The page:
Reviews & Profiles
Kanyike: A humble servant of God who speaks his mind
Posted Monday, March 18 2013 at 02:00
As a young boy, he was impressed about the parish priest riding around the village on a motorcycle. Years later, he realised that priesthood was a calling to serve.
The church has always extolled patience, endurance and perseverance. Even when faced with the harshest of conditions, the clergy were expected to live humble, unassuming simple lives. Today’s religious leaders have, however, broken with the norm; they drive sleek cars, live in mansions in posh suburbs, and sport fancy suits.
Fr Lawrence Kanyike, the chaplain of St Augustine, Makerere University, has steered past the inevitable temptations, to live the simple life of a church leader.
Joining Makerere in 1984, after stints at Gaba and Namilyango seminaries, he has witnessed the university in its heyday as the “Harvard of Africa”, endured the turbulent years as students abandoned the classroom to join the Luweero War in the 1980s, its free-fall in the late 90s, and its current stumbling towards near revival.
Born 63 years ago, on February 25, in Katende, Luvumba, Mpigi District to John Ddamba and Maria Kevina Namanda, he describes his childhood as “difficult.”
With a large peasant household of 15 children—seven have since passed on—his father and mother juggled petty businesses like charcoal burning and farming to fend for the family.
Siblings had to attend Mass in shifts to make up for the little clothes at home while the mother had to do with one gomesi. As a young boy, he was both inspired and awed by a priest who crisscrossed his village on a motorcycle. He set out to follow the same path but would later realise that priesthood is more than riding a motorcycle, it is about caring for people.”
Witty and friendly
Fr Kanyike, resilience well etched on his face, welcomes me with a firm handshake. He is donning a black shirt with an untied priest collar and tightly tucked in a trouser held with a leather belt, arms stretched on a table to reveal his sole accessory; a wrist watch. His office is what, in an ideal situation, would be expected from a churchman; modest, neat, well-arranged but elegant.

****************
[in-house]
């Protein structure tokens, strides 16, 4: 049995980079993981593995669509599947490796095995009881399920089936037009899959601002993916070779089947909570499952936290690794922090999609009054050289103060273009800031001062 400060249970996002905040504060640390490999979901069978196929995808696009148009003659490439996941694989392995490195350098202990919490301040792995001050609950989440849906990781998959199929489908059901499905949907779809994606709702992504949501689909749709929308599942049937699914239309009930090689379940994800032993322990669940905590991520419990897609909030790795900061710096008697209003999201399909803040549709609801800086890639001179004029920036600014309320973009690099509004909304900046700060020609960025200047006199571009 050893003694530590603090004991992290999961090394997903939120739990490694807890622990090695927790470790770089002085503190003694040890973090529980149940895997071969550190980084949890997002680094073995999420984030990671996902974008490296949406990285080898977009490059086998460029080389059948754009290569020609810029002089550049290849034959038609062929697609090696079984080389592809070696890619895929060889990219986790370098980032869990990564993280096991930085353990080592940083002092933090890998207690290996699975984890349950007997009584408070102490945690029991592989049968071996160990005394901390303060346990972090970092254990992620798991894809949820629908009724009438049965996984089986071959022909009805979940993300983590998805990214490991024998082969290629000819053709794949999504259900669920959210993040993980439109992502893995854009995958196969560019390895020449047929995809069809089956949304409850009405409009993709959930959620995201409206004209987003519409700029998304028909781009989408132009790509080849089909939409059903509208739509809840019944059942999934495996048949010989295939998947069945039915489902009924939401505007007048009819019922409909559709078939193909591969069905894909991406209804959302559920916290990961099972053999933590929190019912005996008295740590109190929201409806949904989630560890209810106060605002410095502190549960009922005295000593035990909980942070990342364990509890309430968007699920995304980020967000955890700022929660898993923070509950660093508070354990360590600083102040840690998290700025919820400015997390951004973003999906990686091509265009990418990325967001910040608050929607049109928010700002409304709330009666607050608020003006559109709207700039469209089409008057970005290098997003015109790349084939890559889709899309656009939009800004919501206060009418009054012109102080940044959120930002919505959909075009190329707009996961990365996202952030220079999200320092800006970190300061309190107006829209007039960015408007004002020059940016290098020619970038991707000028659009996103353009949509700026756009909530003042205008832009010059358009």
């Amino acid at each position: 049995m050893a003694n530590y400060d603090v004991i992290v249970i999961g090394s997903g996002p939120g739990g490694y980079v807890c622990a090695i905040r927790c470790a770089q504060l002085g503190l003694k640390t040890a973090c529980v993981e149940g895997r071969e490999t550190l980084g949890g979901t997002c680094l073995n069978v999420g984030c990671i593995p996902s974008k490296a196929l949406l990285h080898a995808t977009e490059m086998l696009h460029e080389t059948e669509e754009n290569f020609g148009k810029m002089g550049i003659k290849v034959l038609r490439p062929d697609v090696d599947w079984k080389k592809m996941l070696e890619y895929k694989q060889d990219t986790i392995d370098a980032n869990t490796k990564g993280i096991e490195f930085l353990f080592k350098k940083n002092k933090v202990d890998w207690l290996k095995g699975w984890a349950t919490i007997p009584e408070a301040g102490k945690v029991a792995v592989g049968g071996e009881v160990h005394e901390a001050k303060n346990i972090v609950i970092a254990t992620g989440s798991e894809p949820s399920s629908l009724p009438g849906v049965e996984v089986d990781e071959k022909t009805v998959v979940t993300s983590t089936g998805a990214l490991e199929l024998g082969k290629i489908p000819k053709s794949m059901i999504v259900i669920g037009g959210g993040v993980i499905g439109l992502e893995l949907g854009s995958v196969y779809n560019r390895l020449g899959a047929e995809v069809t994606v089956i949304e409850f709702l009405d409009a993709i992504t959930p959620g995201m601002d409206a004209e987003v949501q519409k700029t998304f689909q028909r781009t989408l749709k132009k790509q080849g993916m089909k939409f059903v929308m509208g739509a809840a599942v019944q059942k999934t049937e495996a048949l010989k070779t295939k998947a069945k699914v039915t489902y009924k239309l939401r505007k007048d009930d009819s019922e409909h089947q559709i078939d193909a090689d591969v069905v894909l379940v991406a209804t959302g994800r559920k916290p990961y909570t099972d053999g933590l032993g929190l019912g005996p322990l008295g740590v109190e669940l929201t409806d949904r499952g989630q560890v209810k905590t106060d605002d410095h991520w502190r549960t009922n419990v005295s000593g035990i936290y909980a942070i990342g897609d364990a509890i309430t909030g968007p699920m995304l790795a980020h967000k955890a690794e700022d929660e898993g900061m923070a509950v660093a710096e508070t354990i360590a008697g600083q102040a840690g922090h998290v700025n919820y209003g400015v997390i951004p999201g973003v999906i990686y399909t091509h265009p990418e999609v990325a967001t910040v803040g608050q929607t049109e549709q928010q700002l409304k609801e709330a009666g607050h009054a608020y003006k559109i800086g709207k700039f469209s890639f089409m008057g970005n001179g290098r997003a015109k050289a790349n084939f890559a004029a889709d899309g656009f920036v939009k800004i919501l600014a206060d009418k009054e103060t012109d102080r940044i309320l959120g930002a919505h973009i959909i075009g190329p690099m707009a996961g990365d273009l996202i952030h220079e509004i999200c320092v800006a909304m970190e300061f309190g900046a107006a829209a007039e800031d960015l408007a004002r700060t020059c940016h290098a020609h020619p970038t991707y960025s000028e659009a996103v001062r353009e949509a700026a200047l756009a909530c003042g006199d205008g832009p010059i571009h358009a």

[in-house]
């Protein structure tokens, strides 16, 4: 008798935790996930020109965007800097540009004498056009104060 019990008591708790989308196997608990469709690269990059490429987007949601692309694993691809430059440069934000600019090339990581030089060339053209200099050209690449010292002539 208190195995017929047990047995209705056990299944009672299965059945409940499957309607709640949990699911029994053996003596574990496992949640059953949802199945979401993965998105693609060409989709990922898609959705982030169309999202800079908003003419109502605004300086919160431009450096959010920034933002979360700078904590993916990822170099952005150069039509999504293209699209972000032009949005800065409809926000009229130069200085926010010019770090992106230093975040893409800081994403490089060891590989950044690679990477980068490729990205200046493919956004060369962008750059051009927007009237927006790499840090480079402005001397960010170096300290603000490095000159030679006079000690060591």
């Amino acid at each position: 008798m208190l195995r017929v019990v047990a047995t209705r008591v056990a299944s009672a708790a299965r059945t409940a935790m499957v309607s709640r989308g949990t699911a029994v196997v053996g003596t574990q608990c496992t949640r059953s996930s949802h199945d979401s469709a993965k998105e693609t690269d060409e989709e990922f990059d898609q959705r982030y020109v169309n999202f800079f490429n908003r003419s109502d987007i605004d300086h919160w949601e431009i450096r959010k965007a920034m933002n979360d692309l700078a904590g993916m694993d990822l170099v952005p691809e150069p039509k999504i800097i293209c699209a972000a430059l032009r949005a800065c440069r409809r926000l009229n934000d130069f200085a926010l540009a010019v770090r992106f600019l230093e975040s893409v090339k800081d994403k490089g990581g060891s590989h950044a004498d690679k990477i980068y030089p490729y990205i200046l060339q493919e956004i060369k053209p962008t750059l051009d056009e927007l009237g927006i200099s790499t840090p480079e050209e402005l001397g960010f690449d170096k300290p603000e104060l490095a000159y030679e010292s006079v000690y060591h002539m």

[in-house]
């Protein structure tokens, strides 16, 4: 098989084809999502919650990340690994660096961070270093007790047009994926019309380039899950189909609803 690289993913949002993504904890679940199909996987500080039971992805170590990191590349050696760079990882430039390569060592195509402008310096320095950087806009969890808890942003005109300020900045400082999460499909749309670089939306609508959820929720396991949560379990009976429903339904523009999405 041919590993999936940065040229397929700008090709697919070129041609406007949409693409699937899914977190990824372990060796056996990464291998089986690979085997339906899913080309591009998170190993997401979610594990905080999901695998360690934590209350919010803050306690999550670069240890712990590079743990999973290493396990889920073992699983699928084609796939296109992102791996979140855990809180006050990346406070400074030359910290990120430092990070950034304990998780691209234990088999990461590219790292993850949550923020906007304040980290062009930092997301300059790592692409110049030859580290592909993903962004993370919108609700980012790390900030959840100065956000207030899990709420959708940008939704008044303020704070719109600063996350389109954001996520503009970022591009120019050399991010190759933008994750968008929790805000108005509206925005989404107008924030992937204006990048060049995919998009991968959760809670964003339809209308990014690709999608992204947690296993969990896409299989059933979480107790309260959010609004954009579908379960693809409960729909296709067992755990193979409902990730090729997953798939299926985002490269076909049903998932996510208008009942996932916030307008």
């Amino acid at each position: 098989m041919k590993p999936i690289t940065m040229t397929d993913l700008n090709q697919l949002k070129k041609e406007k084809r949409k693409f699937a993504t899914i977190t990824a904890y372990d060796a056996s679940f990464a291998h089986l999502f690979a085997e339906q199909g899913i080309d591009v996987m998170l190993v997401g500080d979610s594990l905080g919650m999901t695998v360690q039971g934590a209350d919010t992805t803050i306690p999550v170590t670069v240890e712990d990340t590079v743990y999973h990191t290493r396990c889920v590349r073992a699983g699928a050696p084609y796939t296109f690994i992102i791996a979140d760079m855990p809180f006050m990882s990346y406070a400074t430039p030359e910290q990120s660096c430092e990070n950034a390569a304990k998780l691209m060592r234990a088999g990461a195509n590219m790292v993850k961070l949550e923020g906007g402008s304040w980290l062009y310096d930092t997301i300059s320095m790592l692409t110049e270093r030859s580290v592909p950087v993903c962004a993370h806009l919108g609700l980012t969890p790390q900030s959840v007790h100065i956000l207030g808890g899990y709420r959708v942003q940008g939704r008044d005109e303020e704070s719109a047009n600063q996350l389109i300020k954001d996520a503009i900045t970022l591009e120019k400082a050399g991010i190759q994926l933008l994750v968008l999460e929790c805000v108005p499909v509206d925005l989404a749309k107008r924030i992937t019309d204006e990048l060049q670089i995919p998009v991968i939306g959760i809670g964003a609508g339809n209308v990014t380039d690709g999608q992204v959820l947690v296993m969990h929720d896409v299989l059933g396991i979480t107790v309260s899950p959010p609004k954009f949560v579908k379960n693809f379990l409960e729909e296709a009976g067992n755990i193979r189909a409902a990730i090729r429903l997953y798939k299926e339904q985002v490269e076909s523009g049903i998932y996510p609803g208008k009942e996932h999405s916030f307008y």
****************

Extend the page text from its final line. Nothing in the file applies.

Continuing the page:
Having suffered a stroke in 2008 that affected his mouth musles, his speech is slurred. He has since resorted to exercises to regain fitness. But the wit and friendly banter that punctuate his remarks make up for the incoherence. University students are so fond of him; they bump into his office, without the hassle and protocol of knocking, instantly starting off chats.
“The problem with the youth of today is that they engage in behaviours they do not know. You find them kissing but they do not know why people in the western world kiss.
While kissing, they hide meaning that they know that what they are doing is wrong,” Fr Kanyike says, making imitations to drive home his point.
He tells me of how he is taking campusers on a picnic, using such words like “con” (slang for dating) to illustrate his point. “University students think alike and have common problems concerning relationships. When they get to 20 years, they become inquisitive, independent thinkers who need a lot of counselling. You must show them that you are not rushing and have time for them,” Fr Kanyike says.
With a career spanning over 30 years, he proudly says that “I would choose it again.”
As we go on and on, we inevitably get to the once-in–a-lifetime news that had recently baffled all and sundry: the resignation of the Pope. “It was a shock because we believe that the Pope is supposed to serve forever. It took courage and clear consideration for him to come out and say that his health could not enable him perform his duties better,” he observes. The resignation of the Pope, says Fr Kanyike, ought to be emulated by other leaders.
“Political leaders must take leadership as a service,” he says with more severe tone, delving into a theme. “Life was much better until Obote stormed the Kabaka’s palace and introduced the gun in our politics but everything the present leadership has done is mediocre. Obote constructed better roads, hospitals and schools but the current leadership has led the facilities into shambles,”he opines, singling out the one of the regime’s bragging card, the Universal Primary Education.
“I call it Universal Poison Education because I do not see any quality that it produces,” he charges. Perhaps, wary of the uneasy relationship that exists between the church and the state world over, he is quick to remind me that these are his “personal views”.
He continues: “Let them not deceive you…for 30 years, we have been under the same system and if there is no change, Uganda will never be the same again. Things have gone wrong and it is getting worse. The 30 years have contributed to the problem of society and particularly young people losing conscience,”
His sharp tongue does not spare the church, either. He accuses it of losing focus. The church has failed to analyse the problems of the current generation and present the gospel in a responsive way. “Many people have broken off and are looking for a problem-solving God which is difficult because they will not find one. The gospel is not presented in a way that responds to the problems of today,” he notes.